Last Chance: Summer's Must-Reads
Sure, school is back in session, but the kids don't have to be the only ones hitting the books this month.
Although Labor Day marks the last hurrah for white pants, barbeques and kids up late on a Sunday night, it is not the end of the season. People, until the clock strikes midnight on Sept. 21, it's still summer. And that means there's just enough time to squeeze in another good book atop your favorite lounge chair.
Not sure what to read for your last hurrah of summer? Fear not, we've cobbled together some best-sellers from The New York Times and the Los Angeles Times, along with a few staff favorites from summers past. All you need to make your experience complete is a nice cold glass of iced tea lemonade.
If you're not a fan of buying books, don't forget that you can look for these hot reads from the St. Louis County Library, Florissant Valley branch.
- Gone Girl by Gillian Flynn - A wife mysteriously disappears on her fifth wedding anniversary.
- Beautiful Ruins by Jess Walters - A tangled love story spanning 50 years from Hollywood to the Italian coast.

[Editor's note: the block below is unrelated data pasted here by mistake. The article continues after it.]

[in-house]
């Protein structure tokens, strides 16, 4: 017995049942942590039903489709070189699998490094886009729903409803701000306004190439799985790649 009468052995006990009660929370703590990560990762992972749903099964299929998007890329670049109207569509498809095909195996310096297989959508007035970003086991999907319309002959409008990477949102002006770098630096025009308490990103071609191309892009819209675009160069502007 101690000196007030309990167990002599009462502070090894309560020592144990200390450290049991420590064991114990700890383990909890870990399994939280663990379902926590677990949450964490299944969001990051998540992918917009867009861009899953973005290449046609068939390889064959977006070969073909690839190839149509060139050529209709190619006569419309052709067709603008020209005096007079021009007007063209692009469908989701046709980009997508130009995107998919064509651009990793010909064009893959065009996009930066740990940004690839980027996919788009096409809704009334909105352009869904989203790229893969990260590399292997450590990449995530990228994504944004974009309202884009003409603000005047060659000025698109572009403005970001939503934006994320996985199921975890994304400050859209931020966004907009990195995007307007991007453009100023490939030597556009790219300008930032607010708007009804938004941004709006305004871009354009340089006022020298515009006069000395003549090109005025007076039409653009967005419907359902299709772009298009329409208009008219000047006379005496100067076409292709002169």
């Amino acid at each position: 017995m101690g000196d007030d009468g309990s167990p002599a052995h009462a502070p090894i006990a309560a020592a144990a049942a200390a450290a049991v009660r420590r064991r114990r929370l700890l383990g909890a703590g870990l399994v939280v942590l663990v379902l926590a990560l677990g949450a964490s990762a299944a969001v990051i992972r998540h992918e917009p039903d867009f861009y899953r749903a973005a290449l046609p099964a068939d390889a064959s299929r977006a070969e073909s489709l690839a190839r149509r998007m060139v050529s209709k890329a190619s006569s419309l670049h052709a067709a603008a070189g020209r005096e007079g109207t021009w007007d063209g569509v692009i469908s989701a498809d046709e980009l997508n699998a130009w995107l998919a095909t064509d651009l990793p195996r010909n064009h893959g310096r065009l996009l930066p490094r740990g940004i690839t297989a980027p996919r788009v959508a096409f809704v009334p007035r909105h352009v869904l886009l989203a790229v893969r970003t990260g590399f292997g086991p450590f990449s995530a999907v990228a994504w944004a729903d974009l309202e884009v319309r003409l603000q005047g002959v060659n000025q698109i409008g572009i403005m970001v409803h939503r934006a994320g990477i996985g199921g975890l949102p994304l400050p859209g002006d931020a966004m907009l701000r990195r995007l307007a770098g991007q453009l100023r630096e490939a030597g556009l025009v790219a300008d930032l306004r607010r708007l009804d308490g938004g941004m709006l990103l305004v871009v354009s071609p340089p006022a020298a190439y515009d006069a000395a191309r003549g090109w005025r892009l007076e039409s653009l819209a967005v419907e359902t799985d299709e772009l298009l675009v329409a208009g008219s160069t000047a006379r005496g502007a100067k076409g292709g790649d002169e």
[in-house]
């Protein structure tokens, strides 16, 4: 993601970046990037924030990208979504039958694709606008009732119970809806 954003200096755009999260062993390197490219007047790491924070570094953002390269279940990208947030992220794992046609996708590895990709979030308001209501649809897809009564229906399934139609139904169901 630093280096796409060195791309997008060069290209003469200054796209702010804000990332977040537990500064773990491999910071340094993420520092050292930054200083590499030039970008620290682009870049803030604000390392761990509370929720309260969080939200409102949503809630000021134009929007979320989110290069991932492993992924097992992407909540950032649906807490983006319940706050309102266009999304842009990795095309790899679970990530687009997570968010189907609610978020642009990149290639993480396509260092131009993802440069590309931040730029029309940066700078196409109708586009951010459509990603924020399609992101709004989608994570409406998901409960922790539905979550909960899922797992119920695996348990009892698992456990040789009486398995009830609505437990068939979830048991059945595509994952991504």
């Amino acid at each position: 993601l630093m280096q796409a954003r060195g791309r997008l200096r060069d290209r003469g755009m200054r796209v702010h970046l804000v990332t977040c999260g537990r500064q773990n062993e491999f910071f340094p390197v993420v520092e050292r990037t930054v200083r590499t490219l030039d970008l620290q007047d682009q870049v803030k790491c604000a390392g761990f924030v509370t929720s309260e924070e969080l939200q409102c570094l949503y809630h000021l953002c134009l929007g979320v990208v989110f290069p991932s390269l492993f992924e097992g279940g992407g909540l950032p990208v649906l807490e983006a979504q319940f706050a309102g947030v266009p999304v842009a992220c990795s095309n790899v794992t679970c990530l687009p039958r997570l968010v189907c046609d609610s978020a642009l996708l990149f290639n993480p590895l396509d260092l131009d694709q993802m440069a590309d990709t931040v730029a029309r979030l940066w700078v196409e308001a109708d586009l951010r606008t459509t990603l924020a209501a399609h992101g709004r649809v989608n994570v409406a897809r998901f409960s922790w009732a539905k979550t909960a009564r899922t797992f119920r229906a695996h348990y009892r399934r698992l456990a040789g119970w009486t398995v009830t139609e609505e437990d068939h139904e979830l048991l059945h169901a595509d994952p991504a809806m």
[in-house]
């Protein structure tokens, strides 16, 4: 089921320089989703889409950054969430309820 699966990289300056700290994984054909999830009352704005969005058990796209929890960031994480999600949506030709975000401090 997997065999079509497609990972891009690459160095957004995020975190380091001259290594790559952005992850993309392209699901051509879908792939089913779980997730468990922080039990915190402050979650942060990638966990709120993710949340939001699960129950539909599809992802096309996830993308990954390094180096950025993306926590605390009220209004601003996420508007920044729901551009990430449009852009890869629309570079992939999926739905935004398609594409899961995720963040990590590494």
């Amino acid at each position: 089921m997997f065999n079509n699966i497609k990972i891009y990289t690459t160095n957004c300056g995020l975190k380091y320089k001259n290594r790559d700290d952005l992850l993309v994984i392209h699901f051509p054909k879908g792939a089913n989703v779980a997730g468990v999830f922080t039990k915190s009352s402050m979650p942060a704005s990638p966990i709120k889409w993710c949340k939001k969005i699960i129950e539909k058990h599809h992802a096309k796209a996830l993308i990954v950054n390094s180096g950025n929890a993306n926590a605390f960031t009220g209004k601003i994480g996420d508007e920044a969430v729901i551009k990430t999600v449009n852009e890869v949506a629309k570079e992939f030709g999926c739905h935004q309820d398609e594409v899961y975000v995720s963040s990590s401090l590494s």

- Sweet Talk by Julie Garwood - An I.R.S. officer and an F.B.I. agent fight corruption and a mutual attraction while investigating a Ponzi scheme.
- The Imperfectionist by Tom Rachman - A series of short stories with interconnected characters woven into the rise and fall of an English-language newspaper in Rome.
- Wild by Cheryl Strayed - A woman's account of a life-changing 1,100-mile hike along the Pacific Crest Trail.
- Unbroken by Laura Hillenbrand - The story of Louis Zamperini, a World War II bombardier, POW and Olympian.
- The Tender Bar by J.R. Moehringer - The author, the son of a single mom, recounts how the flawed men of a local bar became his fathers, teaching him about love, literature, baseball and the drinking life.
- Crazy For The Storm by Norman Ollestad - Alone in a blizzard at night, the author and sole survivor of a single-engine plane crash hit the side of a steep mountain. He tells how he, as an 11-year-old boy, made it down the mountain.
Be sure to tell us in your comments about your favorite summer read.